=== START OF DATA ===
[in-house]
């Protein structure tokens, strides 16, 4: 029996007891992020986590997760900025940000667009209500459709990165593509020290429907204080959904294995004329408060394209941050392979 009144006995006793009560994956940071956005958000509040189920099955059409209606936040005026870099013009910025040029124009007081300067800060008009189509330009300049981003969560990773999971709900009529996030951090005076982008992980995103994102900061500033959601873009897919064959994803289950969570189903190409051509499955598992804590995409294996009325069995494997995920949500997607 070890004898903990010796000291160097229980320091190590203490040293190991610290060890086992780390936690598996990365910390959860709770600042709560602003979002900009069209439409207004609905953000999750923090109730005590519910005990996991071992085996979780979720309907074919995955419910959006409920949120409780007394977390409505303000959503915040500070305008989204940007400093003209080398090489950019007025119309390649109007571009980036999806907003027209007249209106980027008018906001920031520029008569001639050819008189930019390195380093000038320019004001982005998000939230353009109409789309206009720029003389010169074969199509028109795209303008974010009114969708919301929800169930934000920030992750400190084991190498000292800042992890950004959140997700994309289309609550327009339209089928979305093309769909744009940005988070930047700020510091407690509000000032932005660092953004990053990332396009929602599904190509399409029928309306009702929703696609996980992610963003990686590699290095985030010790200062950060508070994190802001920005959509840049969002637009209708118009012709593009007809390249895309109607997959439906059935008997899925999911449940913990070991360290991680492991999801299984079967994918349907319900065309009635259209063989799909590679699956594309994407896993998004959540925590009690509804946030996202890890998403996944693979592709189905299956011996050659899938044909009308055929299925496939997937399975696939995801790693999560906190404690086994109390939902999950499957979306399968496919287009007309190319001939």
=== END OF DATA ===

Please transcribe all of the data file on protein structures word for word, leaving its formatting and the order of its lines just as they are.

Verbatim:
[in-house]
């Protein structure tokens, strides 16, 4: 029996007891992020986590997760900025940000667009209500459709990165593509020290429907204080959904294995004329408060394209941050392979 009144006995006793009560994956940071956005958000509040189920099955059409209606936040005026870099013009910025040029124009007081300067800060008009189509330009300049981003969560990773999971709900009529996030951090005076982008992980995103994102900061500033959601873009897919064959994803289950969570189903190409051509499955598992804590995409294996009325069995494997995920949500997607 070890004898903990010796000291160097229980320091190590203490040293190991610290060890086992780390936690598996990365910390959860709770600042709560602003979002900009069209439409207004609905953000999750923090109730005590519910005990996991071992085996979780979720309907074919995955419910959006409920949120409780007394977390409505303000959503915040500070305008989204940007400093003209080398090489950019007025119309390649109007571009980036999806907003027209007249209106980027008018906001920031520029008569001639050819008189930019390195380093000038320019004001982005998000939230353009109409789309206009720029003389010169074969199509028109795209303008974010009114969708919301929800169930934000920030992750400190084991190498000292800042992890950004959140997700994309289309609550327009339209089928979305093309769909744009940005988070930047700020510091407690509000000032932005660092953004990053990332396009929602599904190509399409029928309306009702929703696609996980992610963003990686590699290095985030010790200062950060508070994190802001920005959509840049969002637009209708118009012709593009007809390249895309109607997959439906059935008997899925999911449940913990070991360290991680492991999801299984079967994918349907319900065309009635259209063989799909590679699956594309994407896993998004959540925590009690509804946030996202890890998403996944693979592709189905299956011996050659899938044909009308055929299925496939997937399975696939995801790693999560906190404690086994109390939902999950499957979306399968496919287009007309190319001939």